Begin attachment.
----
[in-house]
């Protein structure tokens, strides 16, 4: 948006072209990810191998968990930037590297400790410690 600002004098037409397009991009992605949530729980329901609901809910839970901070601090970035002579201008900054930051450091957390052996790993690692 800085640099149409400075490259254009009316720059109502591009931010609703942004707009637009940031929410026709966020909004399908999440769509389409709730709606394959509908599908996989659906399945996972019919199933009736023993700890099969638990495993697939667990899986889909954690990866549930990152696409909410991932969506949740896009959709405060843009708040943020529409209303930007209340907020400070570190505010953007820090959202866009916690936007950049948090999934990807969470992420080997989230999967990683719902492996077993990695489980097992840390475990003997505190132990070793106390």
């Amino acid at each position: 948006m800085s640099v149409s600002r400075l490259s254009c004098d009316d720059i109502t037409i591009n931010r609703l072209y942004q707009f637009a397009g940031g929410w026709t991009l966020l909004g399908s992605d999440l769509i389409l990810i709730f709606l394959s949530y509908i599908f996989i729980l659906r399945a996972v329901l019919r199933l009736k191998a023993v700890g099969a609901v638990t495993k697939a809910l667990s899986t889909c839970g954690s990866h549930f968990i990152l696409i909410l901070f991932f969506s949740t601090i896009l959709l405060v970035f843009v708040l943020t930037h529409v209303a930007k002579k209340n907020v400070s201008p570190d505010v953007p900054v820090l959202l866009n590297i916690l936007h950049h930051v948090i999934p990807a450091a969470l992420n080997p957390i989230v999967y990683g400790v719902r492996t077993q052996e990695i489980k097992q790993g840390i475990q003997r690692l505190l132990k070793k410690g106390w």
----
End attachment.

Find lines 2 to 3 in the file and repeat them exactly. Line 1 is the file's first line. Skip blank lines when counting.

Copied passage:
């Protein structure tokens, strides 16, 4: 948006072209990810191998968990930037590297400790410690 600002004098037409397009991009992605949530729980329901609901809910839970901070601090970035002579201008900054930051450091957390052996790993690692 800085640099149409400075490259254009009316720059109502591009931010609703942004707009637009940031929410026709966020909004399908999440769509389409709730709606394959509908599908996989659906399945996972019919199933009736023993700890099969638990495993697939667990899986889909954690990866549930990152696409909410991932969506949740896009959709405060843009708040943020529409209303930007209340907020400070570190505010953007820090959202866009916690936007950049948090999934990807969470992420080997989230999967990683719902492996077993990695489980097992840390475990003997505190132990070793106390």
């Amino acid at each position: 948006m800085s640099v149409s600002r400075l490259s254009c004098d009316d720059i109502t037409i591009n931010r609703l072209y942004q707009f637009a397009g940031g929410w026709t991009l966020l909004g399908s992605d999440l769509i389409l990810i709730f709606l394959s949530y509908i599908f996989i729980l659906r399945a996972v329901l019919r199933l009736k191998a023993v700890g099969a609901v638990t495993k697939a809910l667990s899986t889909c839970g954690s990866h549930f968990i990152l696409i909410l901070f991932f969506s949740t601090i896009l959709l405060v970035f843009v708040l943020t930037h529409v209303a930007k002579k209340n907020v400070s201008p570190d505010v953007p900054v820090l959202l866009n590297i916690l936007h950049h930051v948090i999934p990807a450091a969470l992420n080997p957390i989230v999967y990683g400790v719902r492996t077993q052996e990695i489980k097992q790993g840390i475990q003997r690692l505190l132990k070793k410690g106390w």